Investigation at Mohawk Institute in Brantford, Ont., shifts focus from criminal to coroner probe

Ontario Provincial Police members take measurements during the search for unmarked graves using ground-penetrating radar on the 500 acres of land associated with the Mohawk Institute, a former Indian residential school in Brantford, Ont., Tuesday, Nov. 9, 2021. THE CANADIAN PRESS/Nick Iwanyshyn

An Indigenous group involved in efforts to uncover what happened at a former residential school in Ontario said a criminal investigation into unmarked burials and missing children at the institution is winding down, with focus shifting to a coroner-led probe.

“We would like to thank the police taskforce for its assistance over the past year and a half and we look forward to the receipt of their final report, which is anticipated in the fall of 2023,” Laura Arndt, secretariat lead, said in statement.

The Survivor’s Secretariat said the coroner’s investigation will focus on bringing closure to survivors rather than placing the blame on individuals who carried out atrocities at the Mohawk Institute in Brantford, Ont.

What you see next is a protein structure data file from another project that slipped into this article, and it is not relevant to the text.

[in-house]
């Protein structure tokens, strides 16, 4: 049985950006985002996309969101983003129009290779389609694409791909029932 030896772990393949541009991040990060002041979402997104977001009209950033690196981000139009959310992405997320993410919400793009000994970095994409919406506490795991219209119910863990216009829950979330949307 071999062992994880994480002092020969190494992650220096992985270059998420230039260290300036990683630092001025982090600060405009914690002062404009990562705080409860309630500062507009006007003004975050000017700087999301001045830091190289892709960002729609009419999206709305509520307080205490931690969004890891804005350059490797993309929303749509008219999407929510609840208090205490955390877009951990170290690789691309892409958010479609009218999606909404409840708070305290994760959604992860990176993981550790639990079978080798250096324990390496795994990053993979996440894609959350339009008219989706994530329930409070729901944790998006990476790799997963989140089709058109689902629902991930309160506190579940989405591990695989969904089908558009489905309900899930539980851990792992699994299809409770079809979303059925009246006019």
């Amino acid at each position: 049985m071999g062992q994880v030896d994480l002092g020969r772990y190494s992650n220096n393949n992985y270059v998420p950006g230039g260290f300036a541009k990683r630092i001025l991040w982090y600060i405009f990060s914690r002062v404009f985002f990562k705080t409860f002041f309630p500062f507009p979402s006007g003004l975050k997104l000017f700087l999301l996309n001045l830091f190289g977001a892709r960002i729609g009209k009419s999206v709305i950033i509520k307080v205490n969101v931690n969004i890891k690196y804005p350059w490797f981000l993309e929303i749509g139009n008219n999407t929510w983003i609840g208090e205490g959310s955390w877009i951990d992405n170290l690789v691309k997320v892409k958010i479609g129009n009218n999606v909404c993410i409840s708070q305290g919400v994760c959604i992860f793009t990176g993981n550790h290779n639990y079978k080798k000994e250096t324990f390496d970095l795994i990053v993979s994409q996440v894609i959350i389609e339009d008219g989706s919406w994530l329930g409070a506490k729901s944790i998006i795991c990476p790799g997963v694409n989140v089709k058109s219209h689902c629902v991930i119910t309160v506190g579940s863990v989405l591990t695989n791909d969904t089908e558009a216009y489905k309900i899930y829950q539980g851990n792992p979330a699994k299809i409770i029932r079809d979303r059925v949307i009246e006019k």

“This will also allow the opportunity for families of victims to review files relevant to their families,” the statement said.

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The results produced by the coroner’s probe will provide more access to data and information which will be uncovered, and they will also be a resource archival researchers and investigators could use.

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Ontario’s Office of the Chief Coroner said it will support the Survivor’s Secretariat efforts to uncover what happened at Mohawk Institute.

“We will work closely with the community to determine the next steps forward and share our findings along the way,” said Dirk Huyer, Ontario’s Chief Coroner.

Ontario Provincial Police said their officers were still working on the case.

“The investigation is continuing, as officers continue to review a large volume of information that has been collected,” said Bill Dickson, a spokesperson for the OPP.

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The Survivor’s Secretariat said they will focus four major areas — ground search, archival research, advocacy and commemoration — as coroner investigations continue.

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The group urged the police to open a criminal investigation in the summer of 2021 after Tk’emlúps te Secwépemc First Nation announced they had found 215 potential burials of children who were snatched from their families and taken to the former Kamloops Indian Residential School.

A joint police task force including the OPP, Six Nations Police and Brantford Police Service was formed to carry out the investigation. At the time, the goal of the criminal probe was to “find out who died, how they died, and where they are buried.”

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